Ultrametabolism: The Simple Plan for Automatic Weight Loss
Mark Hyman, MD Simon & Schuster, 2006 Reviewed by Andrea N. Giancoli, MPH, RD Academy of Nutrition and Dietetics Spokesperson
The diet is based in the field of nutrigenomics, the relationship between nutrition and the response of genes. Feeding our genes through lifestyle choices determines whether we are fat or thin, healthy or sick, sluggish or full of energy. By eating the right foods, we send messages to our genes that result in weight loss and health. Conversely, when we eat the wrong foods, we send instructions to our genes for weight gain and disease.
The plan calls for a diet of whole unprocessed foods that are high in fiber, good fats and phytonutrients. Foods that are emphasized are whole grains, beans, vegetables, fruit, nuts and seeds, fatty fish, grass-fed beef and lean poultry. Refined carbohydrates, artificial sweeteners, high-fructose corn syrup and other added sugars should be eliminated.
Exercise is strongly emphasized as is stress reduction. Various supplements and herbs are recommended to assist with appetite control, stress reduction, decreased inflammation and oxidation, liver detoxification and thyroid stimulation.
By following the diet plan, taking the recommended supplements and exercising one will ostensibly achieve Hyman's seven keys to weight loss:
- Control your appetite
- Subdue stress
- Cool the fire of inflammation
- Prevent rust or oxidative stress
- Turn calories into energy
- Fortify your thyroid
- Love your liver
Nutritional Pros and Cons:
The book recommends all the right foods: fruits and vegetables, nuts, beans, whole grains, fatty fish, grass-fed beef, lean poultry. The diet eliminates refined grains, foods with trans fats, added sugars, high-fructose corn syrup, grain fed beef. The American Dietetic Association does not support any sort of elimination diet.
I disagree with the elimination of non-caloric artificial sweeteners as a vast body of research supports their safety in the human diet and these sweeteners can help dieters replace high-calorie foods and beverages with low-calorie substitutions.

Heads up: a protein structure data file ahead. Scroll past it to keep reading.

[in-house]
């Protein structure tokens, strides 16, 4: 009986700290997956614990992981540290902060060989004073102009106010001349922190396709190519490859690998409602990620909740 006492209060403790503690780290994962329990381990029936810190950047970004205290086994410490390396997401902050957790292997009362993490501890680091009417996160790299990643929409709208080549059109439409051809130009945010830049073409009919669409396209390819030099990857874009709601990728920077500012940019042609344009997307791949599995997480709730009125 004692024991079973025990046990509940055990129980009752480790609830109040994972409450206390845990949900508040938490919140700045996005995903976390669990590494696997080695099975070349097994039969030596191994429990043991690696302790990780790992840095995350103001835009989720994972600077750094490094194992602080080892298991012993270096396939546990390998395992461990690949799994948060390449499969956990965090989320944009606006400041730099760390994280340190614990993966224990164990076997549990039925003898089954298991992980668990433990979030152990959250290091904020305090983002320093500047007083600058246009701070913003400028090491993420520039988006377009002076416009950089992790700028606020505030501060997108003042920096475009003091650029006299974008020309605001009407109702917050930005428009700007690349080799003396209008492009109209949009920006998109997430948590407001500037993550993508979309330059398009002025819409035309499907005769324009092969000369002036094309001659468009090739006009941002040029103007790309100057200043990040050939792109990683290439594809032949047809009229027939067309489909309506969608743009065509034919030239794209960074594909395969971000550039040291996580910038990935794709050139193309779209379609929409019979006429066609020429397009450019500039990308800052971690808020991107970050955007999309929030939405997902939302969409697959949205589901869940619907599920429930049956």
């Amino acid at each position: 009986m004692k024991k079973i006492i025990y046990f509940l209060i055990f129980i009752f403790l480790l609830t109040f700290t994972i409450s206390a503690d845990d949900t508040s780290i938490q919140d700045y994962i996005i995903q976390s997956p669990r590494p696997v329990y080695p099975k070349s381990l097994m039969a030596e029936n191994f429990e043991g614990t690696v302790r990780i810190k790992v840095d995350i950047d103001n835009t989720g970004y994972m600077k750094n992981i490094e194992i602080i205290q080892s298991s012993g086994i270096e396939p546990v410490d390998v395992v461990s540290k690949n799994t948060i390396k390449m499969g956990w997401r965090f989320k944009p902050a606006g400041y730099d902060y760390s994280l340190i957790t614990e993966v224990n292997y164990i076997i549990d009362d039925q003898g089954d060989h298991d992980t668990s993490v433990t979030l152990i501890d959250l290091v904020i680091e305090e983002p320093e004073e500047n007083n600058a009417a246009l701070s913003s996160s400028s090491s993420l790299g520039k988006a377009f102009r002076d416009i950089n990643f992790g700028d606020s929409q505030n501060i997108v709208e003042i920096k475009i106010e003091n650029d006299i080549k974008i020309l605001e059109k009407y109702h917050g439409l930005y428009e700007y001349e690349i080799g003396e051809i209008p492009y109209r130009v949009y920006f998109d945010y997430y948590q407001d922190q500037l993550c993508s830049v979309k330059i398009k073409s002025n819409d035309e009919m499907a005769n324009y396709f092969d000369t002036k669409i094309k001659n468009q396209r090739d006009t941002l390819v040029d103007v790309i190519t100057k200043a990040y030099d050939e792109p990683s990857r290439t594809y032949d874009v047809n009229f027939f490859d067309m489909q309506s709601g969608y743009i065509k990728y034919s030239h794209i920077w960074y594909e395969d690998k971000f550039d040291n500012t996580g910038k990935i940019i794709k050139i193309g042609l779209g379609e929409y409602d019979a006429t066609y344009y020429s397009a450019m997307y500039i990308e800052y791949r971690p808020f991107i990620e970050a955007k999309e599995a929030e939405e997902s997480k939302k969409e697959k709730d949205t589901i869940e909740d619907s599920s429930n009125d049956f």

Portion control is not emphasized or defined. He claims calories do not matter and not all calories are created equally. Quality of calories certainly differ; we refer to this as nutrient density (fewer calories for more nutrients). It is important we consume nutrient-dense foods for health, but calories do count when it comes to weight loss and weight gain. The author tries to explain the difference between empty-calorie foods and nutrient-dense foods, but the message of "calories don't count" probably will confuse readers.
There is little to no room in this diet for occasional indulgences. In reality, it's OK to occasionally enjoy a small portion of your favorite treat. If it makes us happy and we keep it under control, then no harm is done.
The author emphasizes supplements, which I find risky. Granted, there are products that can certainly "supplement" our diet, but we tend to self-diagnose ourselves and can overdo it with supplements or take something that may interfere with medications. If dieters choose to take the recommended supplements, they should inform their primary physician and to be under his or her care while doing so.
While it is a good idea to eat a diet high in unprocessed, whole foods, the Academy does not support diets instructing people to eliminate certain foods completely. So while parts of the book are sound, specifically the emphasis on healthful foods, exercise, stress reduction and inflammation reduction, other parts of the book, like the elimination of certain foods or the need for supplements, are suspect.
If this diet is a major overhaul for people, it will take a great deal of effort to adopt it and not everyone is willing to do this.
Hyman supports much of the diet with research in nutrigenomics, citing many primary research studies to back his claims. While this field is extremely promising, it is still in its infancy and there is much we do not know.